• Set up a few environment variables (see below for the list).
  • Add /path/to/jruby/bin to your PATH.

export CLASSPATH=/path/to/junit-4.1.jar
export JRUBY_HOME=/path/to/jruby
export JAVA_HOME=/System/Library/Frameworks/JavaVM.framework/Home
export JRUBY_SHELL=/bin/zsh

After this was done, I was able to run jruby or jirb directly. Depending on where you add the jruby/bin path, you may or may not be using the JRuby gem script or not. Use ‘which gem’ to check.

There you go, you should be all ready to help the JRuby folks out.

Build Your Own Ruby on Rails Web Applications

Patrick Lenz wrapped up yet another Rails book: Build Your Own Ruby on Rails Web Applications, published by SitePoint. This one takes a beginners look at the Rails 1.2 framework, building a sample Digg-clone in the process.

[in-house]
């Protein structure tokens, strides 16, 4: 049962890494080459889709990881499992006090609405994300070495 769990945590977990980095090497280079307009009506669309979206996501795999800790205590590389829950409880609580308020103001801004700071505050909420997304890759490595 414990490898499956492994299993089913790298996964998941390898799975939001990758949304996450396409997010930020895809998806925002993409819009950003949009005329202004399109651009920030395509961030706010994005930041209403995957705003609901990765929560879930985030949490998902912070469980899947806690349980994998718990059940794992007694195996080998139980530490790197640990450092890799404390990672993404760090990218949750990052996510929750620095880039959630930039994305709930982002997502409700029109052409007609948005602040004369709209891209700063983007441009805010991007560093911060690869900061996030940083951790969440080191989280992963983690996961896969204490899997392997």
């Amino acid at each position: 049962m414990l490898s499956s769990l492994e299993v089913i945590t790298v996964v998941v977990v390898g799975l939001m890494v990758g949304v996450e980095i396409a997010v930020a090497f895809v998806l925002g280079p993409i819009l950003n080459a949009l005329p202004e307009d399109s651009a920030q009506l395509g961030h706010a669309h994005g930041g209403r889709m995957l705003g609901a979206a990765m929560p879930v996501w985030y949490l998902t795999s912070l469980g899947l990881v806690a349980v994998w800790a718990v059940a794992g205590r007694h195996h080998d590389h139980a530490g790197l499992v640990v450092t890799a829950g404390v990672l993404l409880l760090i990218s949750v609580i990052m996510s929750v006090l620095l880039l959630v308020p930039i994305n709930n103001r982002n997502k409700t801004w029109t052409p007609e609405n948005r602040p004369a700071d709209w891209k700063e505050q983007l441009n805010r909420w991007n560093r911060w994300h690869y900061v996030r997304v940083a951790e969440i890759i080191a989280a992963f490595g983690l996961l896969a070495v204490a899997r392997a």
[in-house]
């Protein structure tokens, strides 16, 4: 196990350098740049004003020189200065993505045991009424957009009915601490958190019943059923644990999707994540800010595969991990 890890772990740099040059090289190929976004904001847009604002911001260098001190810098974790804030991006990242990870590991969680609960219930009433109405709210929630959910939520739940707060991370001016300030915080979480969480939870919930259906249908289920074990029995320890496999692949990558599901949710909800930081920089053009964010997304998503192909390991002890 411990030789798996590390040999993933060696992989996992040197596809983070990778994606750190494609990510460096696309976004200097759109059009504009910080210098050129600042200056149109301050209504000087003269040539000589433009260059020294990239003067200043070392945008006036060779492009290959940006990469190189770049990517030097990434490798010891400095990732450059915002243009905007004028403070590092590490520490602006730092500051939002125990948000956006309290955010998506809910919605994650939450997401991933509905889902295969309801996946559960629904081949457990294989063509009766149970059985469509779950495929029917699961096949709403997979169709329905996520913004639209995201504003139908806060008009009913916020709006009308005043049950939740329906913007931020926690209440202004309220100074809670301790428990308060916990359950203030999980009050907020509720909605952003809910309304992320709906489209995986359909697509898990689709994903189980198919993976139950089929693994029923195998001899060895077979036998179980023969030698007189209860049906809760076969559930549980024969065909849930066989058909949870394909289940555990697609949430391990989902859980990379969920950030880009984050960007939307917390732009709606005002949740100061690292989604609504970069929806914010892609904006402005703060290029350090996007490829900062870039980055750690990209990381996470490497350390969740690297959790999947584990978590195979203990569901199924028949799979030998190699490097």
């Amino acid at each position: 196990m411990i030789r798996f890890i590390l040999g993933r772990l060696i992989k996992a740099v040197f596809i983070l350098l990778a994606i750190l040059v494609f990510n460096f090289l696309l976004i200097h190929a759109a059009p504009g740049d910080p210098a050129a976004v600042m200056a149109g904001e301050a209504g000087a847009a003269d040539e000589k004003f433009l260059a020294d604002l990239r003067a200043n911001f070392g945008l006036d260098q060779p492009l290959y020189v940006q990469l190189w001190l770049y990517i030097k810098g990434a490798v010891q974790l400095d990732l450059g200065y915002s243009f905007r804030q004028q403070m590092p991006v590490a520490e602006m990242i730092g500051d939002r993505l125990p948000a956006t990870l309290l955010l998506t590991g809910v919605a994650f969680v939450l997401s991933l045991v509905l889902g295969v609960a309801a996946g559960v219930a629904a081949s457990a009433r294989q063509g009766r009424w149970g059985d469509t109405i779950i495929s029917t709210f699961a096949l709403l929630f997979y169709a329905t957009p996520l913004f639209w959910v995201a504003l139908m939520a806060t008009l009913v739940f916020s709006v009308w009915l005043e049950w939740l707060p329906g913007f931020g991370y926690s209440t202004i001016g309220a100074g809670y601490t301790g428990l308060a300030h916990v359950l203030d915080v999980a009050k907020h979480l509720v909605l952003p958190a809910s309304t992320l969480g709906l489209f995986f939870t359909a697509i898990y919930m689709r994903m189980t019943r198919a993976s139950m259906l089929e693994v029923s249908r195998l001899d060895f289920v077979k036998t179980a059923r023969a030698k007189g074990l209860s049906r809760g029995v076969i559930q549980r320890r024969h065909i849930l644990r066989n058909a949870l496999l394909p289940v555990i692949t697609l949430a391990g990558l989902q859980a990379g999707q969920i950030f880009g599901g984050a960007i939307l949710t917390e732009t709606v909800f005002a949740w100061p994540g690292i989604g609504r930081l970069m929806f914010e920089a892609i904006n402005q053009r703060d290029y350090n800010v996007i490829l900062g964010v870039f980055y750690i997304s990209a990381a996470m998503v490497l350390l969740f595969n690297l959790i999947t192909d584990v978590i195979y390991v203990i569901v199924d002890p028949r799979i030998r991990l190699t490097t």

Build Your Own Ruby on Rails Web Applications is an easy-to-follow, practical and fun guide to Ruby on Rails for beginners. It covers all you need to get up and running, from installing Ruby, Rails and MySQL to building and deploying a fully featured web application.

Update: Patrick posted a few sample chapters of the book at Sitepoint.

Using SQLite3 with Rails

If you are using SQLite3 with a Rails application, make sure you are using SQLite3 3.3.7 or earlier. Versions after 3.3.7 incompatibly changed the way in which default values are stored, making it so that current versions of Rails get into quoting issues and problems with columns with NULL defaults.

The source code for version 3.3.7 may be downloaded here: sqlite-3.3.7.tar.gz. Likewise, a pre-compiled binary for Windows is available here: sqlite-3_3_7.zip.

I’ve got a ticket open on the SQLite3 trac about this (right here ); hopefully this will be recognized as an unacceptable change for a point release and will be reverted.